Financial crime pain points: compliance information sharing, regulatory exam insight…

At the Association of Certified Financial Crime Specialists, it’s vital we keep our finger on the communal compliance pulse of the industry. What criminals, and regulators, are doing affects every component of the program, from customer due diligence to detection and filing systems.

That’s why we talk to a wide range of members and certified professionals at financial institutions large and small to get a better sense of if there are any cross-cutting themes threading the fabric of federal and state regulators. This helps banks war-game and peek into the playbook examiners will be using, an agenda that may not have been articulated to compliance staff.

In an ACFCS query of compliance professionals to better understand the pain points making it harder to their jobs, we found that broader sharing of compliance program structures among a larger universe of institutions, precognitive insight into upcoming exams and more in-depth, case and red-flag based-training are on the wish lists of staffers, but present challenges in implementation.

We also are hearing that in addition to the massive formal fines against large domestic and international banks in recent years – mushrooming from the millions into the billions of dollars – the amount of regulatory scrutiny on compliance programs at most institutions, regardless of size, has hit unprecedented levels.

So in a bid to aid compliance professionals in better adapting, adopting and overcoming these ever increasing array of challenges – some come from the complexity of systems crashing against shrinking budgets, apart from heightened examiner expectations – we queried several compliance officers at large and medium-sized institutions in the US and Canada about their programmatic challenges.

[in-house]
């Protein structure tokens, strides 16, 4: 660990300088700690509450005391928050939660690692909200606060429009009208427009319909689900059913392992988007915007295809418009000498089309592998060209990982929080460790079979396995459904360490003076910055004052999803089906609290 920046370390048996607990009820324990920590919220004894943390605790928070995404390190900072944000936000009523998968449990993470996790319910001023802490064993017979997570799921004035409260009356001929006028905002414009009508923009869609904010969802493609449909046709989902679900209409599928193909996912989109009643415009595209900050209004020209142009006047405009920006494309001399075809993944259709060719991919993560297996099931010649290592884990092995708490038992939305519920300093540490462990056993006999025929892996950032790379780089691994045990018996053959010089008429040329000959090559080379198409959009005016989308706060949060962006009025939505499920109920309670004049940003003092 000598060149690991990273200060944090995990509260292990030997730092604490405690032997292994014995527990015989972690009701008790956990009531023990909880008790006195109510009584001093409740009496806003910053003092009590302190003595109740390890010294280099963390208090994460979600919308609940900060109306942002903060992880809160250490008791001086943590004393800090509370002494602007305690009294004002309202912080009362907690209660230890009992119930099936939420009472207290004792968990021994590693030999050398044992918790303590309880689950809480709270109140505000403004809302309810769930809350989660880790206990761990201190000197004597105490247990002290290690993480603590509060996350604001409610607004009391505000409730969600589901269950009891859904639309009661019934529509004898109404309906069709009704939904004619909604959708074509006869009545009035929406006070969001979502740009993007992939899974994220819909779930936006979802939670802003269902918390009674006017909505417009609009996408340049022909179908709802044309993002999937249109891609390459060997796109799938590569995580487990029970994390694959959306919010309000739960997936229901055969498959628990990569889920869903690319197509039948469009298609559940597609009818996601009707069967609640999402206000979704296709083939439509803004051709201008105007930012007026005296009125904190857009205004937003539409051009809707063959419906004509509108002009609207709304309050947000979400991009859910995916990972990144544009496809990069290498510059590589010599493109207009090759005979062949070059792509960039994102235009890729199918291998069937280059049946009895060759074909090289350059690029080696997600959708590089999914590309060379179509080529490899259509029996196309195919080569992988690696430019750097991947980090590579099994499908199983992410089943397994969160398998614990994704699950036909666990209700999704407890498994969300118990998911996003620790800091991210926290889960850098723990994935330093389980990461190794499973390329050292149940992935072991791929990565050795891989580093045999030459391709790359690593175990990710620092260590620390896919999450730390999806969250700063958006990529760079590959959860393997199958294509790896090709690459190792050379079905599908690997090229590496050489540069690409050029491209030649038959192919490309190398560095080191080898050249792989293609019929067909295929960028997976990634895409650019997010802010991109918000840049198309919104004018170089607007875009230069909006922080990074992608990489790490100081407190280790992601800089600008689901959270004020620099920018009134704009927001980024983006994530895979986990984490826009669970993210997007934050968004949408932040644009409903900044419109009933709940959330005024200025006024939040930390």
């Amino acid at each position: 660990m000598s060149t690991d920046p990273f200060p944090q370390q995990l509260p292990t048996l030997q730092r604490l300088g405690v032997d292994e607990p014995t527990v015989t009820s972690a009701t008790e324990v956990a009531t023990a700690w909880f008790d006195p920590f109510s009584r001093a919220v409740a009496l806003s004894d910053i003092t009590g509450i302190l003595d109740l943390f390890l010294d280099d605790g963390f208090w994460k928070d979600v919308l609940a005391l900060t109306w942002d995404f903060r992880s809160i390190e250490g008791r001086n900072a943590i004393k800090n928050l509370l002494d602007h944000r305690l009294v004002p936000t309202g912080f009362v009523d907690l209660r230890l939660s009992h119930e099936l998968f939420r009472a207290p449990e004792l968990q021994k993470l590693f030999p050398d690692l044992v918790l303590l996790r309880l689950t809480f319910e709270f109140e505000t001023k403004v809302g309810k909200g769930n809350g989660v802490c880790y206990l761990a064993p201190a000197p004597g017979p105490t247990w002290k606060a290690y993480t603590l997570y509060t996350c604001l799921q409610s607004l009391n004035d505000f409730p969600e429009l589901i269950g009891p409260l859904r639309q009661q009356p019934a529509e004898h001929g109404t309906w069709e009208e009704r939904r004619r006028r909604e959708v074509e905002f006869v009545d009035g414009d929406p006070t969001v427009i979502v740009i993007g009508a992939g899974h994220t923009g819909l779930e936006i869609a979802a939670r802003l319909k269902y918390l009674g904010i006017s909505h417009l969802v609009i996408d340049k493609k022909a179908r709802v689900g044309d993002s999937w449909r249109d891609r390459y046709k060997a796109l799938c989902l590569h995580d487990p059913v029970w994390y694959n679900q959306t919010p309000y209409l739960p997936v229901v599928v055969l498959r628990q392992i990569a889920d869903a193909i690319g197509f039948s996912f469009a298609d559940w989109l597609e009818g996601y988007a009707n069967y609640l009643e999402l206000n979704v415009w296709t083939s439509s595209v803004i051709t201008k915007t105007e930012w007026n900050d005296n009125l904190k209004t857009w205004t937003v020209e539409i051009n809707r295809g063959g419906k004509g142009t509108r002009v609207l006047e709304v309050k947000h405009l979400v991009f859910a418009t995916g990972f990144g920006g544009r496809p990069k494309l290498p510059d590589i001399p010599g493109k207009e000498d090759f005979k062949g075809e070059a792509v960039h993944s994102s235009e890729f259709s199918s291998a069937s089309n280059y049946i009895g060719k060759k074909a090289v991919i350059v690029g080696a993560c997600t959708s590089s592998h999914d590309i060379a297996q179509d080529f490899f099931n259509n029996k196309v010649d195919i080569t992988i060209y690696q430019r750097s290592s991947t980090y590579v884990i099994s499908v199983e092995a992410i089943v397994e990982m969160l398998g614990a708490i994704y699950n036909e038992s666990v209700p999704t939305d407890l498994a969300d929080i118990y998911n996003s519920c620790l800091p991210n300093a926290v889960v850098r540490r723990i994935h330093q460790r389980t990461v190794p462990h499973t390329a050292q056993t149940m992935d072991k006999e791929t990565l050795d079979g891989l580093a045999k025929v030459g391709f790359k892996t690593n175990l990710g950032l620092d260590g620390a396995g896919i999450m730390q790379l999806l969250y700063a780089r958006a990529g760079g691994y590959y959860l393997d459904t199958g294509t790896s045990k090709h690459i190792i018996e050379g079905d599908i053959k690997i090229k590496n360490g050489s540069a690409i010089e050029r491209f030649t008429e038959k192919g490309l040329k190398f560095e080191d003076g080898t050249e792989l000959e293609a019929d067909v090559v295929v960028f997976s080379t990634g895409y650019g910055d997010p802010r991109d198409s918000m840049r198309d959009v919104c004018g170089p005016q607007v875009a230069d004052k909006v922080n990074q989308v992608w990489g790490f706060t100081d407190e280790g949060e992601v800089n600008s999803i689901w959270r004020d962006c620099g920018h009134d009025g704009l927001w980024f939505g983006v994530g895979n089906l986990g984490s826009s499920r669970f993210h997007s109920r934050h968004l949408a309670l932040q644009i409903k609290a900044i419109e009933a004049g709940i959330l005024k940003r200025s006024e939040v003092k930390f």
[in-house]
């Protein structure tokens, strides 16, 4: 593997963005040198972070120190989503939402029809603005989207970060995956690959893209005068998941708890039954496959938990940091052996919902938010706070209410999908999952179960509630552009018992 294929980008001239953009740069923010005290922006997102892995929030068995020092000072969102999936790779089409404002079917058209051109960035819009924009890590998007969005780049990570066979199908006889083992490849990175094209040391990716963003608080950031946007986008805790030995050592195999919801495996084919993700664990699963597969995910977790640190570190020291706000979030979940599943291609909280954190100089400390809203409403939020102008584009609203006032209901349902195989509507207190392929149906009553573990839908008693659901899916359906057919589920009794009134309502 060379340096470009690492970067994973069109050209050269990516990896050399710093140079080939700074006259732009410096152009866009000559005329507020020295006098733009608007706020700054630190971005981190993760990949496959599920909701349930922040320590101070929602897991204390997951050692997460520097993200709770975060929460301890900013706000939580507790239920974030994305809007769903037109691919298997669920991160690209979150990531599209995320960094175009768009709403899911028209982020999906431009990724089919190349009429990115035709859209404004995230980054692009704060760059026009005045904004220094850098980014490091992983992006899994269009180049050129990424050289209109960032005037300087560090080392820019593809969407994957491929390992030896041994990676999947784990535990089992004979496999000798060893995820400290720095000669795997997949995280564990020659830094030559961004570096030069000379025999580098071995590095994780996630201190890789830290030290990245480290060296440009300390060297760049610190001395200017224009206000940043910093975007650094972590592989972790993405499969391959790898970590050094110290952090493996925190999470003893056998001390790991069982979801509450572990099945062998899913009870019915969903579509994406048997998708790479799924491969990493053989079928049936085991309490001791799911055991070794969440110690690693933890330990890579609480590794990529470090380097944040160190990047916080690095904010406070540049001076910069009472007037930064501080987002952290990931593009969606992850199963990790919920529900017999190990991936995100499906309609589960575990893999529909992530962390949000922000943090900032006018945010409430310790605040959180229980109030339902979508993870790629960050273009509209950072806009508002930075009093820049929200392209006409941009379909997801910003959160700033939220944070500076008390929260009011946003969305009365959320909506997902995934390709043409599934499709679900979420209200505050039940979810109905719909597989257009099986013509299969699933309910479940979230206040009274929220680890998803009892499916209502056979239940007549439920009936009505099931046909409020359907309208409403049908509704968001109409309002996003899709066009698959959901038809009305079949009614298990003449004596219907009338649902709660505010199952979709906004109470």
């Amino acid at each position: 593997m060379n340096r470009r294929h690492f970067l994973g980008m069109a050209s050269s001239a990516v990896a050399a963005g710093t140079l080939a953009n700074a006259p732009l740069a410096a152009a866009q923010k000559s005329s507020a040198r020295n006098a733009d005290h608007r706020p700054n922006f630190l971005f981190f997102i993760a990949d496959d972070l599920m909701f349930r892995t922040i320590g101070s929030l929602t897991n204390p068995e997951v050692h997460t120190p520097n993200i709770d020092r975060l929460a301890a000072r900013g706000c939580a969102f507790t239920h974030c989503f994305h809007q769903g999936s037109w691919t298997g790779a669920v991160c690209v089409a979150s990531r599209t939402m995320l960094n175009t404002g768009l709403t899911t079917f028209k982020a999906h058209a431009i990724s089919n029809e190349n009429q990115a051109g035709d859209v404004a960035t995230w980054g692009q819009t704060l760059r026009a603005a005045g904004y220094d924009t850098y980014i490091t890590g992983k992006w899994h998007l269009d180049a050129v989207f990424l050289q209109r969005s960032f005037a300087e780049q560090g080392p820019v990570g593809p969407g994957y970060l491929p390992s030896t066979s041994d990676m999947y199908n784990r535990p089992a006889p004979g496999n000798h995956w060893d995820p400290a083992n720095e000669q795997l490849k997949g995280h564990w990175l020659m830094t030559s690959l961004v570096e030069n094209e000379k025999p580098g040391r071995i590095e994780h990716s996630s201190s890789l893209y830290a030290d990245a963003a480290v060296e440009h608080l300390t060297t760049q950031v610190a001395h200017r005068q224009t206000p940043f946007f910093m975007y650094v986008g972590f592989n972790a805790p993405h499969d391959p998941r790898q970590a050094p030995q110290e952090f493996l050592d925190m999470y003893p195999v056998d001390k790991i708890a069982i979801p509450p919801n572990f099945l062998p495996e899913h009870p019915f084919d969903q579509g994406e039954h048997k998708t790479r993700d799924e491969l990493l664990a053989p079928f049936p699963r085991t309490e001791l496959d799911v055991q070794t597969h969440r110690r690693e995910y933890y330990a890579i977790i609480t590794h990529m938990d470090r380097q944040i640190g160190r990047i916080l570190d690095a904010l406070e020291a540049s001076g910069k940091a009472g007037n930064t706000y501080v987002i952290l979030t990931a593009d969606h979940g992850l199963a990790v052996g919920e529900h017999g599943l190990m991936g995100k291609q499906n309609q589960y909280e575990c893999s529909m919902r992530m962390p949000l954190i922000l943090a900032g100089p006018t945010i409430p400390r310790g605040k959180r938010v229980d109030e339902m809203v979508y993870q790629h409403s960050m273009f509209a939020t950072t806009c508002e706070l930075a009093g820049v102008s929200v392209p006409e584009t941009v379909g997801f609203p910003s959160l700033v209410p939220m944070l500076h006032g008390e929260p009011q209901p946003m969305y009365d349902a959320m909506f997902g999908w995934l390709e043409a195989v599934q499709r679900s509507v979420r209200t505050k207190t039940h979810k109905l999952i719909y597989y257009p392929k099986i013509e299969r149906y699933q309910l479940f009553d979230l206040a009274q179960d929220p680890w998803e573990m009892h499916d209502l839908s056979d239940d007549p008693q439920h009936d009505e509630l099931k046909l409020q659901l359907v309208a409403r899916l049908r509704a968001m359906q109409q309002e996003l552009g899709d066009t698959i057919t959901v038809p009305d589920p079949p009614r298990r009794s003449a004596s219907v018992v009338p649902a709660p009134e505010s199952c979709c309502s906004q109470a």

If you would like to chat more about these issues with an ACFCS staff member, feel free to reach out at the email address above.

Here are some edited excerpts of what they had to say:


From a compliance officer at a large bank with operations in the US and Canada

The surprising inflexibility of the risk-based approach:

The risk based approach is being converted into a tool to argue why you should be doing more. We know risk is everywhere and you need to mitigate it, but examiners are always challenging us that we underestimated the risk.

But absent clarity in regulatory guidance as to what they are looking for, it almost boils down to the individual whim of the individual examiner to take issue with what you have done.

Sharing intelligence on what compliance program structures seem to be working:

A key issue for the compliance community is how we can better share intelligence on the proper compliance programs in multiple banks right now that are somehow meeting the changing expectations. It seems somehow there is no incentive for regulators to have reasonable expectations.